And technical manager Jake Berry has spent 25 years as production director on some of the world's biggest music events; tours by Madonna, U2 and AC/DC included – all the better for overseeing the 20 articulated trucks that will be needed to take Batman Live on the road. "What's happened in the past few years is that rock shows have got more theatrical and theatre is getting more like a rock show," says Berry. "It's 'broadrock'. Broadway and rock."
The adage that comics aren't just for kids any more has been a tired cliché ever since Frank Miller and Alan Moore popularised the superhero graphic novel in the mid-1980s. But given the pedigree of the people involved here you don't have to be the world's greatest detective, as the Caped Crusader himself is sometimes called, to deduce that Batman Live means big business. Taking the origin of Robin as its starting point, it will combine a 43-strong cast, a 100ft bat-shaped video screen that will flash comic strips and "interact" with the performers on stage, illusions, the Batmobile, Busby Berkeley-esque routines and circus performers k (Robin's family were the Flying Graysons, an acrobatic troupe). "I compare it most to a Cirque du Soleil show," says Es Devlin. "There will be spectacular dance sequences, but it's not so much dance: it's movement and acrobatics."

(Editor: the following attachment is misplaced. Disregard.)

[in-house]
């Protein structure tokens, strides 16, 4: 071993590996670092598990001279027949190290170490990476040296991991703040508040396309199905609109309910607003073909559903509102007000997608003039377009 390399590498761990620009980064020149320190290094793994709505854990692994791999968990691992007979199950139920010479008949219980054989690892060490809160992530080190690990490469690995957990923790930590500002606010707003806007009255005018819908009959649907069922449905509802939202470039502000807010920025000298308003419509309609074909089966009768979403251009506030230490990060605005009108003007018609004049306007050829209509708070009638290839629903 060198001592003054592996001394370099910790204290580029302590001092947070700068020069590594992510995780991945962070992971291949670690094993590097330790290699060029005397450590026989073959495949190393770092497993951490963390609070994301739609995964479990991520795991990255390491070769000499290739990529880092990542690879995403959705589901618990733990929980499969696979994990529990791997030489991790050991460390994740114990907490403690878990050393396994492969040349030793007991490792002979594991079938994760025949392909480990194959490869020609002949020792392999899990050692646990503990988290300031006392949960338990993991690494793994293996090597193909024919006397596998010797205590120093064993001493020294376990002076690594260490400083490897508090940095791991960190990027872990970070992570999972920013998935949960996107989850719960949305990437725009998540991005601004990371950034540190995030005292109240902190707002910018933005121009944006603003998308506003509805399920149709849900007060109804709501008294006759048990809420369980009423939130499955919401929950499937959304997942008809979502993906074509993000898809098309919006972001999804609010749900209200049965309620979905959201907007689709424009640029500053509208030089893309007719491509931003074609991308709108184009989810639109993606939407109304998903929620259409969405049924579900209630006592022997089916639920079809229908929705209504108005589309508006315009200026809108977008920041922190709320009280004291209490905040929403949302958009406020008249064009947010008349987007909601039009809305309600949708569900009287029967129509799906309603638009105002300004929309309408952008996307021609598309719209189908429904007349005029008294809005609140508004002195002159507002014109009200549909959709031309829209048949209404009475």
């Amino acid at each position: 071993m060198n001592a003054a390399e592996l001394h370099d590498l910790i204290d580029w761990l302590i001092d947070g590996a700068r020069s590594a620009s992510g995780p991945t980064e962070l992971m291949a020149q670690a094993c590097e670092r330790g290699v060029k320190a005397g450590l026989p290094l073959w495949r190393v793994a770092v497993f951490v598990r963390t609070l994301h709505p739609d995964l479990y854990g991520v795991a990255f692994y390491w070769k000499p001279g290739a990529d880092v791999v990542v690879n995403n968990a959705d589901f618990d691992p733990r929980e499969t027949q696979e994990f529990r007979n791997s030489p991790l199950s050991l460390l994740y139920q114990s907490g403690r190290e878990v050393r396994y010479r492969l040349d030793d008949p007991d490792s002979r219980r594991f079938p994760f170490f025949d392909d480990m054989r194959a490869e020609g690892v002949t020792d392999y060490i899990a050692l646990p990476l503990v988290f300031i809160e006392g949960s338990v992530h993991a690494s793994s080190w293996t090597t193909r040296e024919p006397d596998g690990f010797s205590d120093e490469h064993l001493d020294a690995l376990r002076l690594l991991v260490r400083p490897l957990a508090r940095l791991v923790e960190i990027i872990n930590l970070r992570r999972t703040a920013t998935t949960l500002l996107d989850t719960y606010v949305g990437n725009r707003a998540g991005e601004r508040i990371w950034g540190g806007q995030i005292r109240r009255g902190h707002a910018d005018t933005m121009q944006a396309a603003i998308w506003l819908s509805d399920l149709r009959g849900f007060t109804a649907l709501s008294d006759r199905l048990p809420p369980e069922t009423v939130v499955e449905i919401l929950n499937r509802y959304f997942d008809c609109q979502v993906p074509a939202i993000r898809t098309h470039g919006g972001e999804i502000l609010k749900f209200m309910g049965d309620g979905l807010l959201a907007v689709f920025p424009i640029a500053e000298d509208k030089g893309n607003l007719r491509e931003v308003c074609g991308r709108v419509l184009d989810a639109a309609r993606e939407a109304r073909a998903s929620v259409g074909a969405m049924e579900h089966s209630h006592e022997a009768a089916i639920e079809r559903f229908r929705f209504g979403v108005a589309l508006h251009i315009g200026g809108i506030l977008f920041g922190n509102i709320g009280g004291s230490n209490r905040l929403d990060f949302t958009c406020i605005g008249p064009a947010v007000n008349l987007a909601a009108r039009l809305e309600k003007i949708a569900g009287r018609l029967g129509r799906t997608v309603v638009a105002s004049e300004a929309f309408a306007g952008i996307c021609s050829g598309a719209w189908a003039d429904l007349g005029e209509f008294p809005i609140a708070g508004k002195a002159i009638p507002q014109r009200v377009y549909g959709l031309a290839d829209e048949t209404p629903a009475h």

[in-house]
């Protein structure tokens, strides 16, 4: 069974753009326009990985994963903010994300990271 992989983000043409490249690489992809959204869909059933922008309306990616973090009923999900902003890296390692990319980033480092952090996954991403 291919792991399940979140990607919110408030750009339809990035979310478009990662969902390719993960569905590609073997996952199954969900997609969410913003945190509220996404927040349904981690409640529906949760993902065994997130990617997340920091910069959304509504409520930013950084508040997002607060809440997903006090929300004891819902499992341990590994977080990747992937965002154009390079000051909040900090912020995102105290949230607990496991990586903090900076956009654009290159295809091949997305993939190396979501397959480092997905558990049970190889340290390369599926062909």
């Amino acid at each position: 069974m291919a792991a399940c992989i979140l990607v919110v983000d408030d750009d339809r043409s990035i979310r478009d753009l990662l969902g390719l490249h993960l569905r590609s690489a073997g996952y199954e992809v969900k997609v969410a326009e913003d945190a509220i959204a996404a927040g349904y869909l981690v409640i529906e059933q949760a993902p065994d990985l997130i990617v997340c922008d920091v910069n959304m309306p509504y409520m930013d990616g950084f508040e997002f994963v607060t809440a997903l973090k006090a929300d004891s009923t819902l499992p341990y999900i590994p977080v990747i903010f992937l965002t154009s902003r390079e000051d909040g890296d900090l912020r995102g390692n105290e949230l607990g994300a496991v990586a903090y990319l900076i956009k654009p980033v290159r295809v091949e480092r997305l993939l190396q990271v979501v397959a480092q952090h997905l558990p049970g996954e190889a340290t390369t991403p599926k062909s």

"Walking with Dinosaurs encouraged me that there is a family audience out there that really wants to experience a big event together," adds Nick Grace. "Families are so dysfunctional now, in the sense that you go home and your children are on the internet, your wife's watching television, or you're watching the football. Very rarely do you get together as a family; unless you're watching Britain's Got Talent. That's why they're such amazingly successful shows."
Indeed, at a time when traditional media are haemorrhaging audiences, live tours that leverage their best-known properties are helping stem the losses. BBC Worldwide has turned Strictly Come Dancing, Top Gear and Doctor Who into hugely successful live events, helping the organisation's sales top £1bn last year. Disney has done similarly with Winnie the Pooh, Mickey's Magic Show and Pixar's Toy Story 3. Australian entertainers the Wiggles have gone from stars of pre-schoolers' TV to global arena phenomenon, earning more than Nicole Kidman, Russell Crowe and Kylie combined to become their country's top-earning entertainers four years in a row. In 2009 they took home £29m, and have played New York's Madison Square Garden for 12 consecutive performances. (By comparison, Coldplay managed it twice.) Sky One is even rumoured to be preparing live versions of Fat Families and Pineapple Dance Studios.